By Matt Chappell
There’s no doubt that fashion and music are inseparable. From rockabilly to gothic, brit-pop to hip-hop – music has influenced fashion and vice versa. Artists seeking to stand out from the crowd frequently dress in distinctive ways, which their fans subsequently strive to recreate. Let’s take a look at just how closely linked fashion and music are linked.
Artists Endorsing Brands
The music industry is overcrowded and, whilst the endless variety of artists is certainly not a bad thing, it can be hard for some to stand out. One way of standing out is through developing a unique look or ‘peacocking’. Sometimes this can be through the musician wearing incongruent or vibrant clothes, other times it may be that an artist or group adopts a certain piece of clothing that ends up becoming part of their identity.
For example, hip-hop has been instrumental in creating new styles – and birthing entire industries as a result. Run-D.M.C. adopted a sports-casual look as a retort to the more glam-based hip-hop artists of the time, such as Grandmaster Flash. Their look featured tracksuits, sneakers and other sportswear, and they rapped about their love for Adidas shoes in their 1986 song My Adidas. As a direct response to the wild popularity this gained for Adidas, the brand offered them an endorsement deal – the first of its kind.
“My Adidas and me close as can be, We make a mean team, my Adidas and me,” Run-D.M.C. lyrics – My Adidas
Closer to the present day, artists are still working with fashion brands to increase their own and the labels’ popularity. Pop icon, Rihanna, has collaborated with River Island and Stylist Adam Selman to create four individual collections. The collaborative effort probably had more benefit for River Island than it did Rihanna, but as a marker of her creative talent and business acumen, it shows that Rihanna is capable of much more than just making popular music. Maybe in the future we will see Rihanna launching her own label based on the experience she gained working with River Island. After all, many musicians are getting involved in the design game…
From Musician to Designer
It’s not uncommon for artists to have a heightened sense of style, since a large part of their overall image is visual – especially in this age of paparazzi shots and what-she-wore articles. As a result, it is no surprise that these artists want to share their vision with their fans by creating their own clothing lines. Many big names have created their own labels, although some see more success than others.
Gwen Stefani is one such artist that seems to have hit the nail on the head with her range, L.A.M.B. Hailing from a family of seamstresses, Stefani launched the range in 2004 as a result of being prompted by the New York stylist, Andrea Lieberman, who noticed her unique style – a result of hand making a lot of the clothes she performed in whilst in No Doubt.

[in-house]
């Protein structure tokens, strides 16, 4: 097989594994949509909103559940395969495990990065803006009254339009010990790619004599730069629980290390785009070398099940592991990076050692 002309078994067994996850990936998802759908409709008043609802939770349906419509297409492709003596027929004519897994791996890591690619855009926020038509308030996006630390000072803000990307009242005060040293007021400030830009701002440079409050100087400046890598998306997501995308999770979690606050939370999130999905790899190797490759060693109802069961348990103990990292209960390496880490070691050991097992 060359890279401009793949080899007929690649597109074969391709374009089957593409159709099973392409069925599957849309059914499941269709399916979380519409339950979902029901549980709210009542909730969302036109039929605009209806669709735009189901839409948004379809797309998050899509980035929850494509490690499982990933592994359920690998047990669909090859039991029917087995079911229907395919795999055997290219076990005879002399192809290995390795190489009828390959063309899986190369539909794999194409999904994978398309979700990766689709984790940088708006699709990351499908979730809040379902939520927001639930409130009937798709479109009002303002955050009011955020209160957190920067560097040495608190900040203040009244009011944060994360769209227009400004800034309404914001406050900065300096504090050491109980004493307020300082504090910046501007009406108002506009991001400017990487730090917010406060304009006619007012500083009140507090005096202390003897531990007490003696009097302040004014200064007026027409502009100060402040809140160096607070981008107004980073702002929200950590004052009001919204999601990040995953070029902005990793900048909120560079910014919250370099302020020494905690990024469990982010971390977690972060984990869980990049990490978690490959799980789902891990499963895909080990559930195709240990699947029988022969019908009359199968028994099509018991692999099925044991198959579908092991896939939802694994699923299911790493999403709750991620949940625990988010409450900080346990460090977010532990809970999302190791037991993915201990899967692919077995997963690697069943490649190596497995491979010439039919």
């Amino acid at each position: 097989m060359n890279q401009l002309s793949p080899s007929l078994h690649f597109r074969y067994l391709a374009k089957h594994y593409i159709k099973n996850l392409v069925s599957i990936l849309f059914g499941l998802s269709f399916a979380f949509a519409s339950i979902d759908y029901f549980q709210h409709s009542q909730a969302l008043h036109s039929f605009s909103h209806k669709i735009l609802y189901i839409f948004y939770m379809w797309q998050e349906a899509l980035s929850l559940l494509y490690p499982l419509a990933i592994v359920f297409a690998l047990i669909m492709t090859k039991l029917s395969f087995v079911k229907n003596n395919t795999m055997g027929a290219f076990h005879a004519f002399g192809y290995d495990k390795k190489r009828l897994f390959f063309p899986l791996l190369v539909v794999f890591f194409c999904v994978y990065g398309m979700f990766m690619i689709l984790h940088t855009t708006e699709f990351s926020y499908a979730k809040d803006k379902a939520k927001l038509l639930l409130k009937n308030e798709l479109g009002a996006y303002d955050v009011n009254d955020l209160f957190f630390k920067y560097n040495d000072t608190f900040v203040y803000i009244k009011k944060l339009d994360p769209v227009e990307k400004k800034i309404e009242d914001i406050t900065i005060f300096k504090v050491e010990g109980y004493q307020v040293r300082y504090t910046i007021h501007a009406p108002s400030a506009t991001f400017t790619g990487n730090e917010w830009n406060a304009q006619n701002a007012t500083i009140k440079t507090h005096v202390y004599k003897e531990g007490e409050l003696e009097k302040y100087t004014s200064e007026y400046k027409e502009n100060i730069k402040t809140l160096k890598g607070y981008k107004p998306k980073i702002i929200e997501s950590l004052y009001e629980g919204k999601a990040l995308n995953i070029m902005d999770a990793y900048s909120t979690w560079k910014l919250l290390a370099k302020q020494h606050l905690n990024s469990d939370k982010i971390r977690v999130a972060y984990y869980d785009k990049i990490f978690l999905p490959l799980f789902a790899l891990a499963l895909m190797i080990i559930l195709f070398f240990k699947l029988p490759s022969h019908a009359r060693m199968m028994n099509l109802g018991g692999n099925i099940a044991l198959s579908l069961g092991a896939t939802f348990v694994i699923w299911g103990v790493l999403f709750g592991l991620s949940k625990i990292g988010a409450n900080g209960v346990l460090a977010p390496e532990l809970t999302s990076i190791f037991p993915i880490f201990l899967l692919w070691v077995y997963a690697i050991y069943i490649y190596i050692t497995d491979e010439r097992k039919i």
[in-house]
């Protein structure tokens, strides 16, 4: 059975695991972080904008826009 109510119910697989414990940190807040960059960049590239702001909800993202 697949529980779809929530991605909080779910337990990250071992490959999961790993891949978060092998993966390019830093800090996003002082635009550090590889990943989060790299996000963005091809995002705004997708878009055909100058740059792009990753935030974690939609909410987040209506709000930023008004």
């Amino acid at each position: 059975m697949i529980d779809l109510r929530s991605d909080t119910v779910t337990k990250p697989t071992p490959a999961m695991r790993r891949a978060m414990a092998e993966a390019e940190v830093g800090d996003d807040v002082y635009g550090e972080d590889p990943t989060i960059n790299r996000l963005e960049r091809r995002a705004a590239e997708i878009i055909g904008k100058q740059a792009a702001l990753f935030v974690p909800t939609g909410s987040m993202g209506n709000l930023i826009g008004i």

The label has also seen significant longevity as it enters its 11th year of business and its popularity may have been buoyed by celebrities – such as Jessica Alba, Kim Kardashian and Jennifer Lopez – regularly being spotted wearing the label. To further increase the reach of her clothing line, Stefani references it within her music, as in her 2004 song Harajuku Girls, from her album L.A.M.B. (Love, Angel, Music, Baby.)
Pharrell is another artist to make it big in the fashion industry, entering his second decade of business in 2013. His brand, Billionaire’s Boys Club is similar in spirit to Stefani’s in that it is a reflection of his own personal vision of fashion and he has also featured the brand in his music and videos, further exposing the brand to current and future fans.
A completely different way in which a brand can work with an artist is through in-store music. Elevator-style music is now a thing of the past, as brands seize the opportunity to reinforce their image through the music they play whilst customers shop. Not only this, but the publicity this can give to up-and-coming brands is significant, and can serve to help bolster their exposure to an audience.
Superdry is a great example of this being done well, as they have a central, curated SoundCloud channel on which they feature new artists. This SoundCloud channel is played in all of Superdry’s stores but can also be listened to for free at any time. Superdry’s global presence means that the tracks can be heard worldwide, by an incredibly diverse audience, which is a massive amount of potential exposure for any musicians featured on the channel.
A Brand New Sound
Music and fashion are incredibly important, not only for helping formulate pop culture but in helping individuals to express themselves. Their relationship is also unlikely to weaken, as history has shown us that music and fashion have only drawn closer together as time goes by.
The trends of ten years ago seem entirely different to today’s, and it’s hard to predict what styles and staples we’ll see in another ten years. One thing is for certain, music will certainly play a part in how we’ll look in the future.